Galleries of Justice Museum
|Galleries of Justice Museum|
The Galleries of Justice Museum exterior 2010
|Location||The Lace Market Nottingham|
|Collection size||HM Prison Service collection|
|Public transit access||Bus, tram, train|
The courtrooms date back to the 14th century and the gaol dates back to at least 1449. The prisons are still there. There was also a working police station from 1905 to 1985, and the courts closed in 1986.
The Galleries of Justice are housed in a building called Shire Hall, which stands in the Lace Market area of Nottingham.
The earliest confirmed use of the site for official purposes was by the Normans, who appointed sheriffs to keep the peace and collect taxes; hence the site was also referred to as the Sheriff's Hall, the County Hall or the Kings Hall.
The first written record of the site being used as a law court dates from 1375. The first written reference to its use as a prison is in 1449.
There has been a court of justice on this site since 1375, although over the centuries the courts and prison have been developed and enlarged. An example of this is when in 1724 the courtroom floor collapsed. The Nottingham Courant in March 1724 recorded:
On Monday morning, after the Judge had gone into the County Hall, and a great crowd of people being there, a tracing or two that supported the floor broke and fell in and several people fell in with it, about three yards into the cellar underneath. Some were bruised, but one man named Fellingham was pretty much hurt, one leg being stript to the bone, and was much hurt. This caused great consternation in Court, some apprehending the Hall might fall, others crying out "Fire"! etc. which made several people climb out of the windows. The Judge, being also terribly frightened, cried out "A plot! A plot!", but the consternation soon being over the Court proceeded to business.
The Hall was re-built between 1769 - 1772. The architect was James Gandon from London and cost about £2,500 (£316,878 as of 2014),. The builder was Joseph Pickford of Derby. The inscription on the top of the building reads:
This County Hall was erected in the year MDCCLXX and in the tenth year of the reign of His Majesty George III.
The building was fronted by an iron pallisade to help control unruly crowds on the occasion of a public hanging.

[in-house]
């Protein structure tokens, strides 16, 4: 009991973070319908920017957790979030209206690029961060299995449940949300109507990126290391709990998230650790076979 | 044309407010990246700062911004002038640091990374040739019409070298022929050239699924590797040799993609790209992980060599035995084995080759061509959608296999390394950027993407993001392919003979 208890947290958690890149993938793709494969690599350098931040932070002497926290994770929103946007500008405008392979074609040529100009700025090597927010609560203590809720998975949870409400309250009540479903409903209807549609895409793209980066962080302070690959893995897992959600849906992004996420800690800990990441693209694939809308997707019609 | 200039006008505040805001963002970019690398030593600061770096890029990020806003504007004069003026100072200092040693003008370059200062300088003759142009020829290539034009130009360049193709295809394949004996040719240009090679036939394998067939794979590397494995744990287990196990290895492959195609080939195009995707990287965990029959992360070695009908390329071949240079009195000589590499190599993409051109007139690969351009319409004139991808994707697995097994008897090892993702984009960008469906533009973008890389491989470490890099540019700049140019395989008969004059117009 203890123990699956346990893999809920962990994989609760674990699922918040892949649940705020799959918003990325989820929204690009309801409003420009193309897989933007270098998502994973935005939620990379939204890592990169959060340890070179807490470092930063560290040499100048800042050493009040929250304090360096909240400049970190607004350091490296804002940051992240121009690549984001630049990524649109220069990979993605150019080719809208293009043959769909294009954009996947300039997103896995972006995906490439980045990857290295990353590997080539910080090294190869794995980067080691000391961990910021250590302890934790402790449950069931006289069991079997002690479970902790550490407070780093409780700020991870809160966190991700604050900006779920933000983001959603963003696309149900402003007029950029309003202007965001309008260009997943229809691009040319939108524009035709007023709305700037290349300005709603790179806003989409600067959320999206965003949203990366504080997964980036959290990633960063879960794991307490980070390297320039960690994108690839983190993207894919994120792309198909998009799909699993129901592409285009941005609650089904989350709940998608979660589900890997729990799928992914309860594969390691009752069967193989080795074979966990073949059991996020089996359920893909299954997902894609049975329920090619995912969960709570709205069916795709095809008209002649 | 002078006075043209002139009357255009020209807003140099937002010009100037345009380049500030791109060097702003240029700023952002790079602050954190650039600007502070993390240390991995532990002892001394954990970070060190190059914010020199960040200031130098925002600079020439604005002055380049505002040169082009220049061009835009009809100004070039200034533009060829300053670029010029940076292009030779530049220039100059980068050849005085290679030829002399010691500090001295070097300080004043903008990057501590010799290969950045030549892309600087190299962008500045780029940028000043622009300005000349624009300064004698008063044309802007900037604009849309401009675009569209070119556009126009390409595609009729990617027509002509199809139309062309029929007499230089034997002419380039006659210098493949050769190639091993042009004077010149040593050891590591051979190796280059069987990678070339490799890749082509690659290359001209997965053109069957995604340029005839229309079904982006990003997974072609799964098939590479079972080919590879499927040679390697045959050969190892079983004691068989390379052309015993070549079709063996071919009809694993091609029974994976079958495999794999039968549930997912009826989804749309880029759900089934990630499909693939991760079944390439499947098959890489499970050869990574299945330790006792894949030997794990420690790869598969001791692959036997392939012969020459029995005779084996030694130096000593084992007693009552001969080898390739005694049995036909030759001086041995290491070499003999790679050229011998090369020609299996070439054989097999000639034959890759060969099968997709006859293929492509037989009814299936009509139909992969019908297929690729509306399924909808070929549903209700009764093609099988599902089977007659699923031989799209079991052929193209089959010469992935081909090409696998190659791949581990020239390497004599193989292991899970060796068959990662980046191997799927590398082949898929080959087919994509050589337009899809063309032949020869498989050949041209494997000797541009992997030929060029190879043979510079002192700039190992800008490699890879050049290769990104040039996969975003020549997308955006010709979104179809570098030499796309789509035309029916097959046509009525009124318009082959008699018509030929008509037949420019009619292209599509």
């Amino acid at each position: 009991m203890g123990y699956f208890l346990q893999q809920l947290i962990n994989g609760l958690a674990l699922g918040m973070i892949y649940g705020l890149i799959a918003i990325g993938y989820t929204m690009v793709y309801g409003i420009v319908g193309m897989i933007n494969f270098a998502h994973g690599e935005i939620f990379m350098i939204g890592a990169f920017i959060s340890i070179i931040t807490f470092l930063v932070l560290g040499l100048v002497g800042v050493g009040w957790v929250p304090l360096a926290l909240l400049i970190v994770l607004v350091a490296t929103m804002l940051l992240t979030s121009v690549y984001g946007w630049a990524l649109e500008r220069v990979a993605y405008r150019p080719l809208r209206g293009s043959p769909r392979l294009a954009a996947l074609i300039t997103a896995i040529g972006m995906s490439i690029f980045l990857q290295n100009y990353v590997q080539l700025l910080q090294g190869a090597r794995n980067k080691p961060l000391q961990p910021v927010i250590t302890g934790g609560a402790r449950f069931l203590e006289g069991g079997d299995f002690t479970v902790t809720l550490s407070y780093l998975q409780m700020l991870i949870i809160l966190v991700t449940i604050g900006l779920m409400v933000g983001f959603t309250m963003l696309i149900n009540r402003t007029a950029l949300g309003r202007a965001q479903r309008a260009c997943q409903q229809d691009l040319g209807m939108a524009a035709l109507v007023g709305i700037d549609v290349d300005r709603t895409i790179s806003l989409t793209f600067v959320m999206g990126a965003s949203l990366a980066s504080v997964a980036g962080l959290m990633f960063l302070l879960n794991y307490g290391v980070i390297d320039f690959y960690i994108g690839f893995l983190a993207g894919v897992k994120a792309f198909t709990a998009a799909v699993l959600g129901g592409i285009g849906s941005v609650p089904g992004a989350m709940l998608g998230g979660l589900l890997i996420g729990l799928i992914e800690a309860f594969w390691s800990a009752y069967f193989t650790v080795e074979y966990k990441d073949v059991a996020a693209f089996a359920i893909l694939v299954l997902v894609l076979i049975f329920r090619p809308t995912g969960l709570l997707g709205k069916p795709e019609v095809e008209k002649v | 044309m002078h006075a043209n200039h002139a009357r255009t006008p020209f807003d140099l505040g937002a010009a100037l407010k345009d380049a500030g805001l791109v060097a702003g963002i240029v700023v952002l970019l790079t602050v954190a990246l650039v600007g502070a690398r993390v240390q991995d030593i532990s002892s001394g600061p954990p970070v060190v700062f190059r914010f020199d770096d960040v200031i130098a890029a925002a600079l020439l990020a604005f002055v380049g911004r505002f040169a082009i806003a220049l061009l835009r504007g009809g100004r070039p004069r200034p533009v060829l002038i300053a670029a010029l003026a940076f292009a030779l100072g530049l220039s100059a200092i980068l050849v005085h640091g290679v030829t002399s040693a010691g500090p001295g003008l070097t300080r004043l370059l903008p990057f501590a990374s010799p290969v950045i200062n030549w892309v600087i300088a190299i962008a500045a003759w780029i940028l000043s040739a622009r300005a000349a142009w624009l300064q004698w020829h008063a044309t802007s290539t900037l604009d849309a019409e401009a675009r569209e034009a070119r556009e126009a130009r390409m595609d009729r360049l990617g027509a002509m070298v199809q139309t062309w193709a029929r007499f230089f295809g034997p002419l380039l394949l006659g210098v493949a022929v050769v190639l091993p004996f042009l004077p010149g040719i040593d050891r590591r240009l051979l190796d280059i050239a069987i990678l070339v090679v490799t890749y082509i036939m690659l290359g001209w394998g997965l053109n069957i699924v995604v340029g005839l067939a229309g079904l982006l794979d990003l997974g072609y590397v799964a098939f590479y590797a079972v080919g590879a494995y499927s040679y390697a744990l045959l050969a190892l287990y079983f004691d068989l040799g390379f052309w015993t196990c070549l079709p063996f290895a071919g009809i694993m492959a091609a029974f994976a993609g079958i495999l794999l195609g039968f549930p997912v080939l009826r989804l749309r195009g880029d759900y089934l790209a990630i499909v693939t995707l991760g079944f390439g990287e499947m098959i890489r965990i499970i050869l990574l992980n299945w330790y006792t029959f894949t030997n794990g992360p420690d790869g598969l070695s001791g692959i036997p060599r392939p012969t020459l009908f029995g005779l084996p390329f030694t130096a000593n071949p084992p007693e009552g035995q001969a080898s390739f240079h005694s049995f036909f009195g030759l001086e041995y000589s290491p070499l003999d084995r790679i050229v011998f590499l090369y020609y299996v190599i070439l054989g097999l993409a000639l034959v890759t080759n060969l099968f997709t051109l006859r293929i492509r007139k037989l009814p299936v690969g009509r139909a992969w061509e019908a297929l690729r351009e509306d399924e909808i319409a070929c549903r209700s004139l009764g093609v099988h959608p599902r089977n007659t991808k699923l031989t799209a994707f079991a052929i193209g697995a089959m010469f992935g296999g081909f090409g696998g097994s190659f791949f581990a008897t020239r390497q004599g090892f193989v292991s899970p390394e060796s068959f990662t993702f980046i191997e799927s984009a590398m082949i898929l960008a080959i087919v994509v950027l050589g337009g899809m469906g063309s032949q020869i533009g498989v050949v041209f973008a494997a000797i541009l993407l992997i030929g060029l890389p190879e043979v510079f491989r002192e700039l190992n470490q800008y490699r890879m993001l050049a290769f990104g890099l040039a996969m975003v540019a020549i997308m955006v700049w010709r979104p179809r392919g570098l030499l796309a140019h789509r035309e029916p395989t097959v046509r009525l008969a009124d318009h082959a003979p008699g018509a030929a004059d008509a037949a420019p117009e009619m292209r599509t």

Additional wings were added sometime between 1820 and 1840. Changes were made to the nisi prius court in 1833. The judges' retiring room, barristers' robing room and office for a clerk were added in 1844.
In 1876 major improvements were made and the front was redesigned in a style described as Italianate by Mr. Bliss-Sanders of Nottingham. Within a few weeks a fire broke out and nearly destroyed all of the newly completed work.
A police station was added beside the building in 1905.
The current building houses two courtrooms, office space, and underground jail and a site used for executions.
The Victorians closed the jail due to appalling conditions and it lay empty between 1878 and 1995; however, the Hall continued in use as Nottingham's civil and criminal courts until 1991, when Nottingham Crown Court was opened at Canal Street.
The Museum is run by a registered charity called The Egalitarian Trust.
Permanent exhibitions include Convict Ship, HM Prison Service, and special exhibitions including Robin Hood, Criminal Curiosities and the Bow Street Dock. The Museum is currently experimenting with the use of QRpedia codes.
- Brand, Ken. The Shire Hall and Old County Gaol Nottingham p.1. Nottingham Civic Society. ISBN 0950486132.
- UK CPI inflation numbers based on data available from Gregory Clark (2013), "What Were the British Earnings and Prices Then? (New Series)" MeasuringWorth.
- Ordering law: the architectural and social history of the English law court. Clare Graham
- Nottingham Daily Express. 4 December 1876
- "1030554 - The Egalitarian Trust". Charity Commission. Retrieved 26 April 2012.
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